One of the reasons for the initial change in name was because the former identity, Taxify, was too restrictive. Now, under Bolt, the company is looking to expand its services beyond ride sharing – hence the venture into food delivery.
The company is also looking at including motorbikes ride-hailing, as well as scooter sharing.
South Africa will be one of only three countries to first enjoy the service worldwide when launched. The other two countries where the service would be initially offered are in Europe, Estonia and Finland.
“Now we want to bring this approach to food delivery. Combined with our technology, efficient operations and thousands of drivers in South Africa, we plan to build the best food delivery service for the people who already use our services daily.”Markus Villig, CEO Bolt.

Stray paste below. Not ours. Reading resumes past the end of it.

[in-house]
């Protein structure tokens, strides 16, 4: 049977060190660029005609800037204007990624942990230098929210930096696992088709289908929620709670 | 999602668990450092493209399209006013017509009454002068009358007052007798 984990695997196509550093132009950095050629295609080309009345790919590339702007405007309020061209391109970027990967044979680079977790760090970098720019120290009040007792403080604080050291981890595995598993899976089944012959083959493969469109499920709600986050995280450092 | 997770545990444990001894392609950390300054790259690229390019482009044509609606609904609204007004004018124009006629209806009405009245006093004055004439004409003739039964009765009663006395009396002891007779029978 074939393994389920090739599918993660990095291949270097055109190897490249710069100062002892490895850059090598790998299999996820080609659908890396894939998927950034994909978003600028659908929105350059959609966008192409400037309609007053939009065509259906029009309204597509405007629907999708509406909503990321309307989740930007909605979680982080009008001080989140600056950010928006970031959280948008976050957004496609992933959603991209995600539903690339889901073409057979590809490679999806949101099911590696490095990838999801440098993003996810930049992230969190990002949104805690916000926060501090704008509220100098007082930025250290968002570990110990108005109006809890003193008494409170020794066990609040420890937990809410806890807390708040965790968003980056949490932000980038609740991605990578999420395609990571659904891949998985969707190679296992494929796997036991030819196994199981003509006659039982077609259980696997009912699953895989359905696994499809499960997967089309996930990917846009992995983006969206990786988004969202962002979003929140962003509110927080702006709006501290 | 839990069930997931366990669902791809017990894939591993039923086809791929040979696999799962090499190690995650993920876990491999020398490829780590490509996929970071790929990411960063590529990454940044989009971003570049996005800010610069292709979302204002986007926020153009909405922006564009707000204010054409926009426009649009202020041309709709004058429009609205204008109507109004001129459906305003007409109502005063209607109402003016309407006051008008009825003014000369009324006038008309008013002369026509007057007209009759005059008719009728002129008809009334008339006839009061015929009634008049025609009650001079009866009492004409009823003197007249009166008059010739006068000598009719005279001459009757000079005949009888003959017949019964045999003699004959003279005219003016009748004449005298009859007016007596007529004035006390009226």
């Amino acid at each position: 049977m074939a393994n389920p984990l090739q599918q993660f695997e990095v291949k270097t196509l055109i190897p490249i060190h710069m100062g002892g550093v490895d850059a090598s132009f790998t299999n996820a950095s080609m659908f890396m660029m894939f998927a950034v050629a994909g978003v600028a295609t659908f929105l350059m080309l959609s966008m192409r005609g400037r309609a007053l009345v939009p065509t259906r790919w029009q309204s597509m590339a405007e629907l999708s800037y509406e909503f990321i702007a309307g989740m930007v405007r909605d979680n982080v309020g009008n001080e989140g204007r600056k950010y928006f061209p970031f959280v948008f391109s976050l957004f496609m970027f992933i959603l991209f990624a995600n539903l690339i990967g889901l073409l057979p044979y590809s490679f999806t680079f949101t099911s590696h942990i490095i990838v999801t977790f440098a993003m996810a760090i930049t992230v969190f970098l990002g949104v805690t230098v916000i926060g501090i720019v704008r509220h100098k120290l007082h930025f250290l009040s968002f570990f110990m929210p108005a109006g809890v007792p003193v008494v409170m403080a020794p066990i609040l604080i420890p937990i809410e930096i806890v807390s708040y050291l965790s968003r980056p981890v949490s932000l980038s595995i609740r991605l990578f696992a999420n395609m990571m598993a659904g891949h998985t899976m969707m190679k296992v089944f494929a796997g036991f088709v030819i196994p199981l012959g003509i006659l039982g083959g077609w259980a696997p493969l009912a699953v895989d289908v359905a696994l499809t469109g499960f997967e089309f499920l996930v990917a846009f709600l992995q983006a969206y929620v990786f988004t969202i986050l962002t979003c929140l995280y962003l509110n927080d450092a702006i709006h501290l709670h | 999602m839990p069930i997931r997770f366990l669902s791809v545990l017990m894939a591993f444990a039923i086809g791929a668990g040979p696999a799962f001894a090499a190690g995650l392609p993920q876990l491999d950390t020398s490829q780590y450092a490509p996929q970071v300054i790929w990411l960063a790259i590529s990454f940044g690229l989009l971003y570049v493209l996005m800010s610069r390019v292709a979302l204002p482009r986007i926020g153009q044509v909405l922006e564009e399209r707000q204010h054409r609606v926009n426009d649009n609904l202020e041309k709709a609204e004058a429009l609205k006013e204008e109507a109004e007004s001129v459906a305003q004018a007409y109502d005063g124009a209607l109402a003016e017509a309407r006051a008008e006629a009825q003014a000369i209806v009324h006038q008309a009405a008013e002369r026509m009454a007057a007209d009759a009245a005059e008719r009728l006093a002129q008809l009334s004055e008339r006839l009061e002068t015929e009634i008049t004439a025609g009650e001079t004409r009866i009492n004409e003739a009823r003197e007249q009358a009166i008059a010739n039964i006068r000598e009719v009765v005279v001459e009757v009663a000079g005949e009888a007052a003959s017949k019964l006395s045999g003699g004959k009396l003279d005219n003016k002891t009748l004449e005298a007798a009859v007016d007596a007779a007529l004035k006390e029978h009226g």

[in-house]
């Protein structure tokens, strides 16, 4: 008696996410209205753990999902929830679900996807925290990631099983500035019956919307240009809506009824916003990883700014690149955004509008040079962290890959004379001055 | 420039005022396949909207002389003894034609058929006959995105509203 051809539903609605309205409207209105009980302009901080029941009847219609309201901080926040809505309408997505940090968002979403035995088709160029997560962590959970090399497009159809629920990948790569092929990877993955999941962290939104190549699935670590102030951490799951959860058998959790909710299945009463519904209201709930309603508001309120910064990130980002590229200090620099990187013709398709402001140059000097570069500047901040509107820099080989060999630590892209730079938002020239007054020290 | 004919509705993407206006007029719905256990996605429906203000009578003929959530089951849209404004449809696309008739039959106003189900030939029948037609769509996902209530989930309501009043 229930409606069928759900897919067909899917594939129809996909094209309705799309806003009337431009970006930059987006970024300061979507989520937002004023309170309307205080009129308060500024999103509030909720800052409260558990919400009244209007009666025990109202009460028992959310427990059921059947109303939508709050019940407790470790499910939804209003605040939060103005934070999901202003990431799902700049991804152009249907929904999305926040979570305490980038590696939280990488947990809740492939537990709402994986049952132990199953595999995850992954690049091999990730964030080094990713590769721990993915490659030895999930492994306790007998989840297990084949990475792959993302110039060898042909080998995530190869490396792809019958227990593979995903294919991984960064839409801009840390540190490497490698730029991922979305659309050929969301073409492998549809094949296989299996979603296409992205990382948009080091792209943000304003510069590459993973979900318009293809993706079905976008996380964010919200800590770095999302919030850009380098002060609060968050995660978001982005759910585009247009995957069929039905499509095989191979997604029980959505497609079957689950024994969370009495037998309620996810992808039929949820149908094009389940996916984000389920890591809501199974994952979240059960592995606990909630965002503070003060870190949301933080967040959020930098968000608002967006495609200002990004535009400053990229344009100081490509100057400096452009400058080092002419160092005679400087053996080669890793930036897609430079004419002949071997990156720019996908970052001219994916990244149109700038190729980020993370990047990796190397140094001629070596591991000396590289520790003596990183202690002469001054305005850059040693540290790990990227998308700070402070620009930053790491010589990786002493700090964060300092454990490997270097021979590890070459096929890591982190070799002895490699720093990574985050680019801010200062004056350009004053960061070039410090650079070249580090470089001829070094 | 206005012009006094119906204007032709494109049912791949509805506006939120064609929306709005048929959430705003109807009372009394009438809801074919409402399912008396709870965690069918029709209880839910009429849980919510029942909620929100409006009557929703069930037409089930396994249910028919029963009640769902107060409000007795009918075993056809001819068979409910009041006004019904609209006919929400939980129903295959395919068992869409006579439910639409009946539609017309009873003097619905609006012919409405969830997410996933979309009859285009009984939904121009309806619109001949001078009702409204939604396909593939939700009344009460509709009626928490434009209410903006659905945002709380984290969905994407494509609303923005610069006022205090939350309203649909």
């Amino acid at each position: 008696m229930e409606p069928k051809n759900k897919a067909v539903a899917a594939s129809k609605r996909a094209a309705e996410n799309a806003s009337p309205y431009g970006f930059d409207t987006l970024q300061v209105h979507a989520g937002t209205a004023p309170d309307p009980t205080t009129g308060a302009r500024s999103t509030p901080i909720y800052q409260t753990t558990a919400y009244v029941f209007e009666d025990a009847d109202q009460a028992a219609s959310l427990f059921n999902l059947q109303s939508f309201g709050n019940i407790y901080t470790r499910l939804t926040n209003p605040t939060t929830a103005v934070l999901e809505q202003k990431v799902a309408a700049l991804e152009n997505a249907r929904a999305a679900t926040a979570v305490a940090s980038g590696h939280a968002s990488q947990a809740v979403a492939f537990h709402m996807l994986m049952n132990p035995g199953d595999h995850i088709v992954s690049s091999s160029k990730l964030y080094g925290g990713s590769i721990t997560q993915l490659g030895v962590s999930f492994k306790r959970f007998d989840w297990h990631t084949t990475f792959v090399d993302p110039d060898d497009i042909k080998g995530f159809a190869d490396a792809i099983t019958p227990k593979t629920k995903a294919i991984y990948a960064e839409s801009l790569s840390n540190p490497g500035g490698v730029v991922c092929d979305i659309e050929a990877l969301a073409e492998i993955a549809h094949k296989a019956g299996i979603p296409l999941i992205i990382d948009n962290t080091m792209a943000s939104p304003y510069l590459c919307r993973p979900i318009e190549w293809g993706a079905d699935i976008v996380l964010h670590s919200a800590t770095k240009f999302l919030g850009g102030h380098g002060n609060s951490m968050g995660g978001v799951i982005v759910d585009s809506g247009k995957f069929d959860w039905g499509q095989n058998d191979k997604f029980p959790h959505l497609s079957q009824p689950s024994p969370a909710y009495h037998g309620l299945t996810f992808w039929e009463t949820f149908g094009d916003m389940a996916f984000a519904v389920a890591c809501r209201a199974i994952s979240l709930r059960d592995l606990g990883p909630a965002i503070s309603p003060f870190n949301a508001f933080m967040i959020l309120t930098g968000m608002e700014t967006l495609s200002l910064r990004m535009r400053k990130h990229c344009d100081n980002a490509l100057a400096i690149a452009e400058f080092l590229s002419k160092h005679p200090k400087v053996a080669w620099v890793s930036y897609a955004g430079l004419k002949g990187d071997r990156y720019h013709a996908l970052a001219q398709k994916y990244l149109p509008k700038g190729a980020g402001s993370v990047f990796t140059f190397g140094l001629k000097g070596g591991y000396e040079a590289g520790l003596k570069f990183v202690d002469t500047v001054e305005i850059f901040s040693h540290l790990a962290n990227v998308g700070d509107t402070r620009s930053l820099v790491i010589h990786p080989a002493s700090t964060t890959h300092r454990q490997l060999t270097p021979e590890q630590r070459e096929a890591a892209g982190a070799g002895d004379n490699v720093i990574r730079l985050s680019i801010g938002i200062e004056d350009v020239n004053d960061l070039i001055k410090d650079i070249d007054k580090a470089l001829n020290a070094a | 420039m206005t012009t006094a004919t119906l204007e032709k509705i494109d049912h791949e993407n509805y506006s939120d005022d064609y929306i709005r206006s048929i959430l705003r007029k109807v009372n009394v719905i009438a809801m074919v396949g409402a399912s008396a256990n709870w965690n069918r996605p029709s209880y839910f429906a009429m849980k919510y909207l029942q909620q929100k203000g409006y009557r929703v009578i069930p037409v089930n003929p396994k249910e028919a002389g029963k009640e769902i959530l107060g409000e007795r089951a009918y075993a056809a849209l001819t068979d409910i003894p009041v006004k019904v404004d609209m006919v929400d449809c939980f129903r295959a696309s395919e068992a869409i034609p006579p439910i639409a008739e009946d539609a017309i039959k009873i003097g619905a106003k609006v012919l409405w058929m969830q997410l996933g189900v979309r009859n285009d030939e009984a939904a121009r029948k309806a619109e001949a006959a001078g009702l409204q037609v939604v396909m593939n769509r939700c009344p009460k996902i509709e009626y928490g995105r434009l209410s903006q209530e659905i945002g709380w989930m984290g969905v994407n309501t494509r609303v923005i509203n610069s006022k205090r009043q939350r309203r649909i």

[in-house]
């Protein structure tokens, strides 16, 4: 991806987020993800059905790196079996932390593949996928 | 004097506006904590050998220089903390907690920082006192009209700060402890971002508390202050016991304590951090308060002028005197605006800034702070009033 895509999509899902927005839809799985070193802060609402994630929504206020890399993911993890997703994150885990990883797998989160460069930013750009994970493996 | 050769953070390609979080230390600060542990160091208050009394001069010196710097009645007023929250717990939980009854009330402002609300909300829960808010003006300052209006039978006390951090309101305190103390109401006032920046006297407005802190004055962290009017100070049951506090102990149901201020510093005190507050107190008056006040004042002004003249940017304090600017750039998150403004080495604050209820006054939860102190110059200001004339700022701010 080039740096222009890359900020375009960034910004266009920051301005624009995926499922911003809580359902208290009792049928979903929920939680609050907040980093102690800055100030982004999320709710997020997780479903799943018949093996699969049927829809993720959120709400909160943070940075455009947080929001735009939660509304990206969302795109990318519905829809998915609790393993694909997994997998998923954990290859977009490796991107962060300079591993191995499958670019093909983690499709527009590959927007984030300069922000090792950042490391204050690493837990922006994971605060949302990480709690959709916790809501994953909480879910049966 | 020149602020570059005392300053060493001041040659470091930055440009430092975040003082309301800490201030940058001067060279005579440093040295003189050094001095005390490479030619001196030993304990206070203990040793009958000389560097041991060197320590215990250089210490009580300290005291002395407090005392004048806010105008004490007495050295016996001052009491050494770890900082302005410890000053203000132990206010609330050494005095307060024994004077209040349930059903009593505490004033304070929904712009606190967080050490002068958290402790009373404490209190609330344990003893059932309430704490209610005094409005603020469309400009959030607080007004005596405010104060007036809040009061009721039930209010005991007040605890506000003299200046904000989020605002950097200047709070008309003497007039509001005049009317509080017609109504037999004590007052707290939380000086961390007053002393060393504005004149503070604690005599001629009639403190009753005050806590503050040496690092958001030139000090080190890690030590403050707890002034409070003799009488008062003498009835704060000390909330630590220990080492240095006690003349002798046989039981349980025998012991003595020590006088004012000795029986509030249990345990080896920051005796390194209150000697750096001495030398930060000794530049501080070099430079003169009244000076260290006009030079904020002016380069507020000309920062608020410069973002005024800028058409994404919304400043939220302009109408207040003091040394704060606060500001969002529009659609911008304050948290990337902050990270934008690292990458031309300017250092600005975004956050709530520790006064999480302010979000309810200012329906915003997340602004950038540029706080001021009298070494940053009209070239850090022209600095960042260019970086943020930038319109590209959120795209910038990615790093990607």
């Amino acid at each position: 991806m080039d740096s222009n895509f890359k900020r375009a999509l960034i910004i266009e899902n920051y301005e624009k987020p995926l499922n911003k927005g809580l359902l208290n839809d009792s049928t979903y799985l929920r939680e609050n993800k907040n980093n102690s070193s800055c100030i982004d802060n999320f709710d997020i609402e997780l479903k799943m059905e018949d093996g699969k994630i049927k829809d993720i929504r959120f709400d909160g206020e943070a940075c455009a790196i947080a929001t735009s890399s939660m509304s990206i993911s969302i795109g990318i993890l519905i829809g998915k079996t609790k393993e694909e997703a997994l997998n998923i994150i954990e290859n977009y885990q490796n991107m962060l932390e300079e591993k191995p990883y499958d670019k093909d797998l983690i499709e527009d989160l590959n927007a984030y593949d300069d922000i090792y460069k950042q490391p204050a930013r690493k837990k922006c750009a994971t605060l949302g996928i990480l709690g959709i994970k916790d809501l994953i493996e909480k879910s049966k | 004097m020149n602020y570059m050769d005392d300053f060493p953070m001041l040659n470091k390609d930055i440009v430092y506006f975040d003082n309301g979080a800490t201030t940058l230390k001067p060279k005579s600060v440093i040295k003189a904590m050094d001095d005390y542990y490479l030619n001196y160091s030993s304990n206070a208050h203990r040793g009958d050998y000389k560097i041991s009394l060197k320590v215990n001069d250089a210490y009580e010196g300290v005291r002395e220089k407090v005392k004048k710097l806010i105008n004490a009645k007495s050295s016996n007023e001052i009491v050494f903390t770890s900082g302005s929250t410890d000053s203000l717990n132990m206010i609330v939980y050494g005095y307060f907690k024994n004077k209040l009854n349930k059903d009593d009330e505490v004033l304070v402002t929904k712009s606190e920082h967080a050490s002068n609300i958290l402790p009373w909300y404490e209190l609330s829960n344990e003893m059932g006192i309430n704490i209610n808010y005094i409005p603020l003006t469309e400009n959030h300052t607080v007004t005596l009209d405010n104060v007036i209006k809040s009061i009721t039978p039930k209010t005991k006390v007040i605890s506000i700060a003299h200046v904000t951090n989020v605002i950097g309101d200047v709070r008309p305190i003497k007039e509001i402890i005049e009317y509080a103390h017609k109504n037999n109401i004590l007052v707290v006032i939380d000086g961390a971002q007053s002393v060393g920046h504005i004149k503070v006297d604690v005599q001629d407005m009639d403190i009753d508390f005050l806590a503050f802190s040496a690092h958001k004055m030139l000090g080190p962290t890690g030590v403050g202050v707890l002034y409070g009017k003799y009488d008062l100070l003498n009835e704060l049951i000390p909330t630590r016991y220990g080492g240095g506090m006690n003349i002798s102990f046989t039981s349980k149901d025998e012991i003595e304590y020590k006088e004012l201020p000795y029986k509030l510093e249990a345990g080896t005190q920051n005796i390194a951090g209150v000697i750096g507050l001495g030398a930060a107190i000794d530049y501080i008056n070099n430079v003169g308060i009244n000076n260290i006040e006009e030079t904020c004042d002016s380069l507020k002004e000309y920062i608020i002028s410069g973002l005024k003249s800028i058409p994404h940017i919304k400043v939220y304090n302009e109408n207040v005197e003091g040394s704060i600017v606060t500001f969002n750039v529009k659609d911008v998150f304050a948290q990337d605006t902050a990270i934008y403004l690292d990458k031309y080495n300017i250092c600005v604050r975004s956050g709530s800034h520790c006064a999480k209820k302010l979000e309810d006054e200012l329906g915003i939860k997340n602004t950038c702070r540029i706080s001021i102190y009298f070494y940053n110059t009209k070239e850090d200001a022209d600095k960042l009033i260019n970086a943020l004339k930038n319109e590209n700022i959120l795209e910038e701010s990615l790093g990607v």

One of the reasons why the company chose South Africa for initial rollout is because it operates in more South African cities than any other competing ride-hailing platform. This gives it an advantage to reach more clients and edge other food delivery services including major competitor, UberEats and Naspers-owned Mr D Food.
Despite this, it will not be an easy feat as both competitors command over a thousand network of restaurants – UberEats, 1200 restaurants and Mr D Food, over 1,400 restaurants (and delivers to over 1,900 suburbs in South Africa).
This is why the Bolt is accepting restaurant sign-ups as well as sign-ups for drivers who would champion the service.
Although it is unclear when the company plans to scale and make the service available to more countries in Africa, the good news is if it has landed in Africa, Nigeria might be one of the next recipients for the service.
And should it launch in Nigeria, it would face competition from other food delivery services such as Jumia Foods, Ofadaa and Chicken Republic.
Get the best of Africa’s daily tech to your inbox – first thing every morning.
Join the community now!